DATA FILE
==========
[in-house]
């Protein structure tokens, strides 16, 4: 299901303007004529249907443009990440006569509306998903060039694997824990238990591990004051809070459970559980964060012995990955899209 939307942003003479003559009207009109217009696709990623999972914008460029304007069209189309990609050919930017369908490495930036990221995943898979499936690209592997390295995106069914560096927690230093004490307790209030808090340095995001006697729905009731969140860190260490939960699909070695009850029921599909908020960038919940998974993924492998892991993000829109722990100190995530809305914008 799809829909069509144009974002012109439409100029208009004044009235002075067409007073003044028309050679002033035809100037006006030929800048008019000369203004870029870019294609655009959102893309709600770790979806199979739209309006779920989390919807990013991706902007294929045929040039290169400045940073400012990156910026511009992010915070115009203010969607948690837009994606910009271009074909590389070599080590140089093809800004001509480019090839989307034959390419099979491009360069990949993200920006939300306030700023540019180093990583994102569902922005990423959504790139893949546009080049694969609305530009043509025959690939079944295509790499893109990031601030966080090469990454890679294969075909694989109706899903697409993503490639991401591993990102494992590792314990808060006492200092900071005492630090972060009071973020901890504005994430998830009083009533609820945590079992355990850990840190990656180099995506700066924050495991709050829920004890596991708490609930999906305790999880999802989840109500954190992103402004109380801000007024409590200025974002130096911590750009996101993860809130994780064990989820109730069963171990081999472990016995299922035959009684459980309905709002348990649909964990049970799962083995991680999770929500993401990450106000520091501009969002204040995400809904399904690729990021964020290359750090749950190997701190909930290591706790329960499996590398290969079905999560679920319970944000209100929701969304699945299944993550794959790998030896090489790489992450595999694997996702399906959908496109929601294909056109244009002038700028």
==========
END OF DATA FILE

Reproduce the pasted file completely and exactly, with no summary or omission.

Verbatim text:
[in-house]
């Protein structure tokens, strides 16, 4: 299901303007004529249907443009990440006569509306998903060039694997824990238990591990004051809070459970559980964060012995990955899209 939307942003003479003559009207009109217009696709990623999972914008460029304007069209189309990609050919930017369908490495930036990221995943898979499936690209592997390295995106069914560096927690230093004490307790209030808090340095995001006697729905009731969140860190260490939960699909070695009850029921599909908020960038919940998974993924492998892991993000829109722990100190995530809305914008 799809829909069509144009974002012109439409100029208009004044009235002075067409007073003044028309050679002033035809100037006006030929800048008019000369203004870029870019294609655009959102893309709600770790979806199979739209309006779920989390919807990013991706902007294929045929040039290169400045940073400012990156910026511009992010915070115009203010969607948690837009994606910009271009074909590389070599080590140089093809800004001509480019090839989307034959390419099979491009360069990949993200920006939300306030700023540019180093990583994102569902922005990423959504790139893949546009080049694969609305530009043509025959690939079944295509790499893109990031601030966080090469990454890679294969075909694989109706899903697409993503490639991401591993990102494992590792314990808060006492200092900071005492630090972060009071973020901890504005994430998830009083009533609820945590079992355990850990840190990656180099995506700066924050495991709050829920004890596991708490609930999906305790999880999802989840109500954190992103402004109380801000007024409590200025974002130096911590750009996101993860809130994780064990989820109730069963171990081999472990016995299922035959009684459980309905709002348990649909964990049970799962083995991680999770929500993401990450106000520091501009969002204040995400809904399904690729990021964020290359750090749950190997701190909930290591706790329960499996590398290969079905999560679920319970944000209100929701969304699945299944993550794959790998030896090489790489992450595999694997996702399906959908496109929601294909056109244009002038700028």